Plant Sciences

Accessibility


| Share

Woody Plant Improvement Program Celebrates 60th Plant Release

The 60th woody plant release from the NDSU Woody Plant Improvement Program led by Dr. Todd West was introduced by the North Dakota Agricultural Experiment Station and the North Dakota State University Research Foundation. KoolKat™ Katsura Tree is a single plant seedling selection originating from a population of Cercidiphyllum japonicum acquired in 1999 from the Lesny Zaklad Doswiadgzalny W. Rogowie Arboretum in Rogów, Poland. A unique characteristic is its early fall dormancy, which aids in increasing its winter hardiness.
 
 

December 2, 2020

A new woody plant selection, KoolKat™ Katsura Tree (Cercidiphyllum japonicum ‘KoolDak’), was introduced by the North Dakota Agricultural Experiment Station and the North Dakota State University Research Foundation. This is the 60th new plant release developed by the NDSU Woody Plant Improvement Program led by Dr. Todd West.

KoolKat™ is a single plant seedling selection originating from a population of Cercidiphyllum japonicum acquired from the Lesny Zaklad Doswiadgzalny W. Rogowie Arboretum in Rogów, Poland. Seed was acquired in 1999 and designated as TS9946. The trees in this population were part of the NDSU Woody Plant Statewide Cooperative Evaluation Program that ran from 1987 to 2007. 

KoolKat™ is a cold-hardy selection that has survived without damage in USDA climatic zone 3a at temperatures as low as -37 degrees Fahrenheit. This single plant selection is unique in that it has early fall dormancy compared to the species, which aids in increasing the winter hardiness. All other traits are similar to the species, with cordate (heart) shaped leaves emerging reddish-purple in the spring and changing to blue-green as they mature for summer. In autumn, fall color is yellow to apricot in color depending on the year.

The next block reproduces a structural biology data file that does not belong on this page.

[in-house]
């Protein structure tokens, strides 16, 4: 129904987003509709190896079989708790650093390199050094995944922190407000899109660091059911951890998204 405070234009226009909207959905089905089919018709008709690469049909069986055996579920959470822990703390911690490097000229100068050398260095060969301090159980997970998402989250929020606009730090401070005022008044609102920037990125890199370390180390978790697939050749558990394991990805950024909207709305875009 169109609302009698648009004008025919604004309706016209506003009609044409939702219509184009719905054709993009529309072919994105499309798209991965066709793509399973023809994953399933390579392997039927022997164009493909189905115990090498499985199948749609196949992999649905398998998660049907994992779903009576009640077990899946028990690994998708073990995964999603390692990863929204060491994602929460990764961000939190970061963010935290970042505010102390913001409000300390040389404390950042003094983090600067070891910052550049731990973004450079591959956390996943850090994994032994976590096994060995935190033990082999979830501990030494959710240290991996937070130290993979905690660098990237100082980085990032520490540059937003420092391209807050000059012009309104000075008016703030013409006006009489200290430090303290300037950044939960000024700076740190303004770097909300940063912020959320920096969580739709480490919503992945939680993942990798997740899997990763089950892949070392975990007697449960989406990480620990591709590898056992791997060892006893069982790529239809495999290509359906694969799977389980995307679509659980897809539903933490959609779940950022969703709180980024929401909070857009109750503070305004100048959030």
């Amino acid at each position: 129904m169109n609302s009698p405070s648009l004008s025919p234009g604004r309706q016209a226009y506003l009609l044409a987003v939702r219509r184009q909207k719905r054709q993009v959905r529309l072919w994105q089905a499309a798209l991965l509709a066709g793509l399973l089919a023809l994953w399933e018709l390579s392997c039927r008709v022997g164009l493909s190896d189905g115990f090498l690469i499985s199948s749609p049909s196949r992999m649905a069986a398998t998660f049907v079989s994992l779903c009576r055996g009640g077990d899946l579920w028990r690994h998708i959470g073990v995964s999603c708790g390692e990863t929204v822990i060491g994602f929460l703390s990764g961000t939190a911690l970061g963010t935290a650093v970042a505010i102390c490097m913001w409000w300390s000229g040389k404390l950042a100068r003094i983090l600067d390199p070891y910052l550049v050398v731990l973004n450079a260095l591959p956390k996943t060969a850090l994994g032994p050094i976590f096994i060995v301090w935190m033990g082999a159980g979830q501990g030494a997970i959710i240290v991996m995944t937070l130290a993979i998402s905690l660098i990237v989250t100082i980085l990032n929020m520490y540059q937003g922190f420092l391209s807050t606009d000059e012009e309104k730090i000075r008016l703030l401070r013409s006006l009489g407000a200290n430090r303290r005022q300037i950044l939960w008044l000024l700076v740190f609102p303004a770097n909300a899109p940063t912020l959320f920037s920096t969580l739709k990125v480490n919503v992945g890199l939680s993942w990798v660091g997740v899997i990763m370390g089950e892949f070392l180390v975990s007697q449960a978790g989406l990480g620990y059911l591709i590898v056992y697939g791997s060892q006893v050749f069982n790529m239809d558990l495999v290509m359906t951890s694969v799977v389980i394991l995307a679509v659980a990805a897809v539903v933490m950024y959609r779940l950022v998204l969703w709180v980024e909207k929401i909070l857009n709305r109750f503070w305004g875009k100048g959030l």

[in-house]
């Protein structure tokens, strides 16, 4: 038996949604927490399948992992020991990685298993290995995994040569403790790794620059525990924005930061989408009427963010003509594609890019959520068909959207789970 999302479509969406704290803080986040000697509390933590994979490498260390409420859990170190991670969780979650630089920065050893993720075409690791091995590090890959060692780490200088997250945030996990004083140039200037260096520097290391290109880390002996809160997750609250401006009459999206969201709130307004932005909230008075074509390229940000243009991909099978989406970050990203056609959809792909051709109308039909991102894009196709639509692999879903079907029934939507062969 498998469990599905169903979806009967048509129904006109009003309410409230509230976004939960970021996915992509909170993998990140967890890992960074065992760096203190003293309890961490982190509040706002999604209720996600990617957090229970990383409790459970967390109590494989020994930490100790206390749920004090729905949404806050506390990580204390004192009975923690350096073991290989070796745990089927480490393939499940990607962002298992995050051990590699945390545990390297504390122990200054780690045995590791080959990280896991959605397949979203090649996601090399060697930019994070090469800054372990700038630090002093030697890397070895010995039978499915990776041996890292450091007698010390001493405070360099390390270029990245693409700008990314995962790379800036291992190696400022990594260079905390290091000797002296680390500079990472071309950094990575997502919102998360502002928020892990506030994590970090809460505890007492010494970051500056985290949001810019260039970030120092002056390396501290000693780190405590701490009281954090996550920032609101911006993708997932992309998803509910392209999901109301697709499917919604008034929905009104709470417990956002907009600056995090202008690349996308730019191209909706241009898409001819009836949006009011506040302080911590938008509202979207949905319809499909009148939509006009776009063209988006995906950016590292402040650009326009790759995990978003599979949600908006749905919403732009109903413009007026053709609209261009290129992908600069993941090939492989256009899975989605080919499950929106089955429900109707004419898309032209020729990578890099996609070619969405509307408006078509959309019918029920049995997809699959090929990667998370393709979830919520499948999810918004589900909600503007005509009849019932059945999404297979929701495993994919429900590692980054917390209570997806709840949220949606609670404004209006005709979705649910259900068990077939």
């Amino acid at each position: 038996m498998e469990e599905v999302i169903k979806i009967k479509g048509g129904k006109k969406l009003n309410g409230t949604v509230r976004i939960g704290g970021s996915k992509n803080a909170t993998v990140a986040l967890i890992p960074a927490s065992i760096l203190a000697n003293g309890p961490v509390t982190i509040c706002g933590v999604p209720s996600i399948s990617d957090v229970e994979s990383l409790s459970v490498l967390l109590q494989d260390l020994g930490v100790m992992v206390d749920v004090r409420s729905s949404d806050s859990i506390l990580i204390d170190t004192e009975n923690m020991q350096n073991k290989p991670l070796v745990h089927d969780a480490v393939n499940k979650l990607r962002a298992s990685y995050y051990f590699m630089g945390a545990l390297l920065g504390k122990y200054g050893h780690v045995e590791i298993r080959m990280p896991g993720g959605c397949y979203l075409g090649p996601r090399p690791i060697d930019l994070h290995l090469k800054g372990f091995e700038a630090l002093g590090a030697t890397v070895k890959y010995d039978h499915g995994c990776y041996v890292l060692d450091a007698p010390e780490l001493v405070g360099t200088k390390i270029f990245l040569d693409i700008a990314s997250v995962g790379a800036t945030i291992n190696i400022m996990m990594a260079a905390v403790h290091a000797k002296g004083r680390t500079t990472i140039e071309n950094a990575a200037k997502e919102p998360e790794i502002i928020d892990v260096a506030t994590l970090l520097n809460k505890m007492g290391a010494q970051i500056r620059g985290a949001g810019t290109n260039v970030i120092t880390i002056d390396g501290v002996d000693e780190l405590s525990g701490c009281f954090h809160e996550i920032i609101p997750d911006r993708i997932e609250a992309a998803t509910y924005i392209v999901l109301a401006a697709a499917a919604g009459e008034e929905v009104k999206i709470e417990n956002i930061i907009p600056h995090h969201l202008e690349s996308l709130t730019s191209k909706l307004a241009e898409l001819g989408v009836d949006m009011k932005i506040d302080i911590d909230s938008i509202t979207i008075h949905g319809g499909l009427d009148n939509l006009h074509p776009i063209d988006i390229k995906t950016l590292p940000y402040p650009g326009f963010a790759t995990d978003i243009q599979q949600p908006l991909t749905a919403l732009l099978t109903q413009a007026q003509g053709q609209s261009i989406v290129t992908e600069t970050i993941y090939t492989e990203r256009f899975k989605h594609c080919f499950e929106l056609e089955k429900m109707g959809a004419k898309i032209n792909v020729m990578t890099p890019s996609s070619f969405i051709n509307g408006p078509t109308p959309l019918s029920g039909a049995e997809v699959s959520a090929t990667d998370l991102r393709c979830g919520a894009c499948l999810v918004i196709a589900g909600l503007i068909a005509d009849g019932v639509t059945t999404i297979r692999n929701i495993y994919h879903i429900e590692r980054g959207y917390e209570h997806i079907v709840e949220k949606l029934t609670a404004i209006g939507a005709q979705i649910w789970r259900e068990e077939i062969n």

KoolKat™ is dioecious and is a female selection, possessing only female flowers. Mature height will be 35 to 40 feet with a width of 20 to 25 feet.

About the NDSU Woody Plant Improvement Program

The NDSU Woody Plant Improvement Program has been serving the Northern Great Plains for over 65 years, beginning germplasm trial evaluations in 1954. In 1974, NDSU purchased 80-acres near Absaraka, ND, and the NDSU Horticulture Research Farm was established. Trial plantings began immediately that fall. This research farm provides ideal horticultural soil for evaluation and breeding projects for North Dakota. Approximately 45 acres of the farm are used for the evaluation, selection, and breeding of woody ornamental plants.

The center portion of the research farm is a 35-acre plot known as the Dale E. Herman Research Arboretum. Named after NDSU Professor Emeritus Dale E. Herman, who developed the program for nearly 40 years, the research arboretum is the most extensive collection of woody ornamental plants in North Dakota and the northern Great Plains. It is a valuable resource for teaching, research, and educational use.

NDSU woody plant introductions are currently being propagated for sale by commercial wholesale firms in Australia, Canada, England, and 35 nurseries in 14 of the United States. This project has introduced 60 superior woody plants for production and sale with increased disease tolerance and winter hardiness for landscapes. The first introduction from the program in 1986 was a flower bud hardy Forsythia hybrid, ‘Meadowlark’, which was a collaborative release with South Dakota State University, Arnold Arboretum of Harvard University, and the USDA North Central Regional Plant Introduction Station.

In 2012, several breeding programs were initiated focusing on magnolia, lilac, maple hybridizing, and mutagenic breeding of several shrub species. The NDSU Woody Plant Improvement Program also serves as the northern site for the American Rose Trials for Sustainability (A.R.T.S), launched in spring 2014.

The goals of the NDSU Woody Plant Improvement Program are selection, evaluation, and introduction of hardy superior woody plants for the landscape industry. For more information about the program, visit www.ag.ndsu.edu/plantsciences/research/woody-plants/.

Author: Dr. Todd West ()
Editor: Kamie Beeson ()

Creative Commons License
Feel free to use and share this content, but please do so under the conditions of our Creative Commons license and our Rules for Use. Thanks.